It will have played 23 previews and 53 performances.
Though it opened to some of the best reviews for any play this season, Well—bereft of a name actor, star playwright or Pulitzer Prize (such as the hit play Doubt has)—struggled to find an audience. Audiences in recent weeks hovered around one third capacity.
The comedy about mothers, daughters, health, wellness, community, racism and more was something of a mystery when it comes to figuring out how to sell it to the public, producer Elizabeth Ireland McCann told Playbill.com. She admits that Well — which has audiences laughing and crying (and some baffled by its self-deprecating uniqueness) — is hard to define. How do you pigeonhole something that is singular? How do you explain that Lisa Kron is playing herself in what she bills (as she reads note cards on stage) a "theatrical exploration"? And what is to be made of that doughy woman she calls her mother, who wallows in a La-Z-Boy stage left?
"That is, I think, always a bit of problem with Well…it's a very hard play to describe," McCann said in the days following a positive review in The Times, which usually results in a spike in ticket sales. There was indeed a post-review box office spark, she said, but it clearly was not wildfire, as office reports now indicate.
Well began at The Public Theater downtown in 2004, where it also got solid reviews before playing a 2005 run at American Conservatory Theater in San Francisco, where it was further refined.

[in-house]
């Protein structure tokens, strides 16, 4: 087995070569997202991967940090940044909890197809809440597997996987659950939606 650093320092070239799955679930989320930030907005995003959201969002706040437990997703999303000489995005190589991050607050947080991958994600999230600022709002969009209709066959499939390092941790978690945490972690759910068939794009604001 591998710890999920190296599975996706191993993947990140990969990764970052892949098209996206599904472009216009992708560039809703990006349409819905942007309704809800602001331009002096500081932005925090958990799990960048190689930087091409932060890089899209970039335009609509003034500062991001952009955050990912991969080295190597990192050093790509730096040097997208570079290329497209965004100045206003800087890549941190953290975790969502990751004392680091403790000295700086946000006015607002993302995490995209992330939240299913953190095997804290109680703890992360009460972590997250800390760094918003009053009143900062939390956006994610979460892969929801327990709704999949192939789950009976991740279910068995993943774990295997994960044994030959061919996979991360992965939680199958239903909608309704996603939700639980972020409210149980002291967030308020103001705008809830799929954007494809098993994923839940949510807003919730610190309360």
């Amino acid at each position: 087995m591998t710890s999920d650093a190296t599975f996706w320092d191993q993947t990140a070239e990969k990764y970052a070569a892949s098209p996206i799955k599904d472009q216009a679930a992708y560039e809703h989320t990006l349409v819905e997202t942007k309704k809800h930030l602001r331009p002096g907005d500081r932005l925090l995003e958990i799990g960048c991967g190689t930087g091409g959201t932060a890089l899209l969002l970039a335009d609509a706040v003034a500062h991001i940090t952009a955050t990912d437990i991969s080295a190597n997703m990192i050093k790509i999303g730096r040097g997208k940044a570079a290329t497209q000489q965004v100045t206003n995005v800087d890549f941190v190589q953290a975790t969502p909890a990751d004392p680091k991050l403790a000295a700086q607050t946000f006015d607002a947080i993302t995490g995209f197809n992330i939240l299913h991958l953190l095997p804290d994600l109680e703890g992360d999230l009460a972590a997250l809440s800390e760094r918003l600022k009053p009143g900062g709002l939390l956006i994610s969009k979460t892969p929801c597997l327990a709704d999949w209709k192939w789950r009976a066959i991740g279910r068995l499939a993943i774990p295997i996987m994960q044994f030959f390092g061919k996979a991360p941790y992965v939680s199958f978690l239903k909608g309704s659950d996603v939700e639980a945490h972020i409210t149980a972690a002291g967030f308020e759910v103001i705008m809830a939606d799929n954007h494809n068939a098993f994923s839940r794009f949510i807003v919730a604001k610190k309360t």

Previews began at the Longacre Theatre March 10. Leigh Silverman (Off-Broadway's Danny and the Deep Blue Sea, Jump/Cut, Oedipus at Palm Springs) directs Well, as she has previous engagements of the presentational, highly theatrical work — a seriocomic investigation about wellness and the mystery of parent/adult child relationships.
Well is produced by Elizabeth Ireland McCann, Scott Rudin, Boyett Ostar Productions, True Love Productions, Terry Allen Kramer, Roger Berlind, Carole Shorenstein Hays, John Dias, Joey Parnes (executive producer) in association with Larry Hirschhorn and The Public Theater and The American Conservatory Theater.
OBIE Award winners Lisa Kron and Jayne Houdyshell reprise the roles they created when Well had its premiere at The Public Theater in 2004. They played a subsequent 2005 run at American Conservatory Theater in San Francisco.
The Longacre Theatre is at 220 W. 48th Street.
Well plays Tuesday and Wednesday at 7 PM, Thursday-Saturday at 8 PM, Wednesday and Saturday at 2 PM, Sunday at 3 PM.
Tickets are on sale via Telecharge.com at (212) 239-6200. Ticket prices range $25-$85.